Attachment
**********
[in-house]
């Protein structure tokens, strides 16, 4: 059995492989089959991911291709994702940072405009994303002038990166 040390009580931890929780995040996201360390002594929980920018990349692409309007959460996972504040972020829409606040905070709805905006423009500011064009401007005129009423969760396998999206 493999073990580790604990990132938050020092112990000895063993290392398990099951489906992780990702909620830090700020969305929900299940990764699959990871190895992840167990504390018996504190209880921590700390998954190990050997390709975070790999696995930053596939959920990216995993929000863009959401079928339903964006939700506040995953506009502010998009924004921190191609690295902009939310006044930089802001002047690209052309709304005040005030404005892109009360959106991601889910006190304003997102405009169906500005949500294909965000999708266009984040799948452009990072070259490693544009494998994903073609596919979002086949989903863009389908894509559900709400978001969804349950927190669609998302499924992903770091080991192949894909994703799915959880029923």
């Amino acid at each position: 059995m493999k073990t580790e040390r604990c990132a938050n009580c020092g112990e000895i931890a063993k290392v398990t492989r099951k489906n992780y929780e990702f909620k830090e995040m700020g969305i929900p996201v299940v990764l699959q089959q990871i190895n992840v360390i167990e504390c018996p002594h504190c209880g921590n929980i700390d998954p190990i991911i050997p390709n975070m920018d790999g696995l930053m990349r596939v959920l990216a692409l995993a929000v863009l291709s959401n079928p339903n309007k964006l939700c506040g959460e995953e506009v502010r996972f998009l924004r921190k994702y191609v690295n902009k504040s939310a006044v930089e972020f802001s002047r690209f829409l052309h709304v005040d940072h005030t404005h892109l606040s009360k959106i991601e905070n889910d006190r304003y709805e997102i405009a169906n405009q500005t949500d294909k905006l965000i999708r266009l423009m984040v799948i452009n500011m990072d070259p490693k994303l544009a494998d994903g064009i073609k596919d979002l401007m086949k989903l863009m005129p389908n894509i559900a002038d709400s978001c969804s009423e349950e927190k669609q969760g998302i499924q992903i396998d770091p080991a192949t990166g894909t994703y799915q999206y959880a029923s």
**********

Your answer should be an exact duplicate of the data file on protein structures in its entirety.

[in-house]
């Protein structure tokens, strides 16, 4: 059995492989089959991911291709994702940072405009994303002038990166 040390009580931890929780995040996201360390002594929980920018990349692409309007959460996972504040972020829409606040905070709805905006423009500011064009401007005129009423969760396998999206 493999073990580790604990990132938050020092112990000895063993290392398990099951489906992780990702909620830090700020969305929900299940990764699959990871190895992840167990504390018996504190209880921590700390998954190990050997390709975070790999696995930053596939959920990216995993929000863009959401079928339903964006939700506040995953506009502010998009924004921190191609690295902009939310006044930089802001002047690209052309709304005040005030404005892109009360959106991601889910006190304003997102405009169906500005949500294909965000999708266009984040799948452009990072070259490693544009494998994903073609596919979002086949989903863009389908894509559900709400978001969804349950927190669609998302499924992903770091080991192949894909994703799915959880029923």
């Amino acid at each position: 059995m493999k073990t580790e040390r604990c990132a938050n009580c020092g112990e000895i931890a063993k290392v398990t492989r099951k489906n992780y929780e990702f909620k830090e995040m700020g969305i929900p996201v299940v990764l699959q089959q990871i190895n992840v360390i167990e504390c018996p002594h504190c209880g921590n929980i700390d998954p190990i991911i050997p390709n975070m920018d790999g696995l930053m990349r596939v959920l990216a692409l995993a929000v863009l291709s959401n079928p339903n309007k964006l939700c506040g959460e995953e506009v502010r996972f998009l924004r921190k994702y191609v690295n902009k504040s939310a006044v930089e972020f802001s002047r690209f829409l052309h709304v005040d940072h005030t404005h892109l606040s009360k959106i991601e905070n889910d006190r304003y709805e997102i405009a169906n405009q500005t949500d294909k905006l965000i999708r266009l423009m984040v799948i452009n500011m990072d070259p490693k994303l544009a494998d994903g064009i073609k596919d979002l401007m086949k989903l863009m005129p389908n894509i559900a002038d709400s978001c969804s009423e349950e927190k669609q969760g998302i499924q992903i396998d770091p080991a192949t990166g894909t994703y799915q999206y959880a029923s």